The idea that rock stars die young is actually true, according to a new study out of Australia. Though most rock stars don't enter the so-called "27 Club," whose members all died at that age (Kurt Cobain, Jimi Hendrix, Janis Joplin, Amy Winehouse, Jim Morrison), the study finds that they do die much earlier than the average person.
Researchers looked at 12,665 music industry deaths since 1950 and found that the average male musician lives just into his late 50s, while the average female musician lives only into her early 60s, the Wall Street Journal reports.
Compare that to the average age of death for American men (75) and women (80) who are not in the industry. The study found that the rates of suicide, homicide, and fatal accidents are all significantly higher among rock stars than among the general population, the lead researcher writes at the Conversation.
"Across the seven decades studied, popular musicians' lifespans were up to 25 years shorter than the comparable US population," she writes. Why? She thinks it has to do with the lifestyle.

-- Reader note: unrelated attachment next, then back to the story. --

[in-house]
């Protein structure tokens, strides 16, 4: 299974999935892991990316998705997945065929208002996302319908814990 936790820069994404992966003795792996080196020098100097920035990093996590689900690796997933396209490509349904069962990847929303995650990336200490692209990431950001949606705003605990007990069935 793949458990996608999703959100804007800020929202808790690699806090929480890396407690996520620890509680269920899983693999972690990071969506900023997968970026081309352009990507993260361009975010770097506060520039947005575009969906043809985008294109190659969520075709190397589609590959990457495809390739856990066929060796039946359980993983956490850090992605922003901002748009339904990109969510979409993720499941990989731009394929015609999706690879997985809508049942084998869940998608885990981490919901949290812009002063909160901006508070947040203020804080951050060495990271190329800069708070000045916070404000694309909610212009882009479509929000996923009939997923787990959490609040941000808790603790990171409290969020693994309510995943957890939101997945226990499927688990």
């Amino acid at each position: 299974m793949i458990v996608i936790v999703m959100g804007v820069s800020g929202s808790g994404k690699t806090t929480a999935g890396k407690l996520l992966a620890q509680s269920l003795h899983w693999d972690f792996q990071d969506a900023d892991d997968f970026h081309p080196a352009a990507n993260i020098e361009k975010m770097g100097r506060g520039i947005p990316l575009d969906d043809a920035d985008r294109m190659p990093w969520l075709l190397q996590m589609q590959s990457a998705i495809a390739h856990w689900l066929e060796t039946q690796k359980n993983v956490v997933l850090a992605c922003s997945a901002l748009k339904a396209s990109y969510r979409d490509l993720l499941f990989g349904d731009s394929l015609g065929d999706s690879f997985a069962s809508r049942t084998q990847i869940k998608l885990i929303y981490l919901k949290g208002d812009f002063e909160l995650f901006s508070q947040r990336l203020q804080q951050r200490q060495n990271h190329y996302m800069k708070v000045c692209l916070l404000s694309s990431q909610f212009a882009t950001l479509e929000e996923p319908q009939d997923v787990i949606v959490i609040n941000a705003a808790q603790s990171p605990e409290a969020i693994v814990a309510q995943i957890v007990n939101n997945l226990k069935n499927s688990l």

"The industry itself actually supports outrageous behavior. Drugs are very prevalent—young musicians often take uppers to perform and then party all night with alcohol and drugs," she tells the Journal.
Add that to the general stress of touring, and you have a recipe for disaster—particularly because the industry doesn't provide enough emotional support, she says. Rock stars "dream of being at the peak and that all of their psychological problems will somehow be relieved by adoration and squillions of dollars. What they actually come to is a sense of emptiness and an incredibly demanding lifestyle, where everybody is telling them what to do." (Lonely people also may not live as long.)
This article originally appeared on Newser: Rock Stars Really Do Die Young(er)
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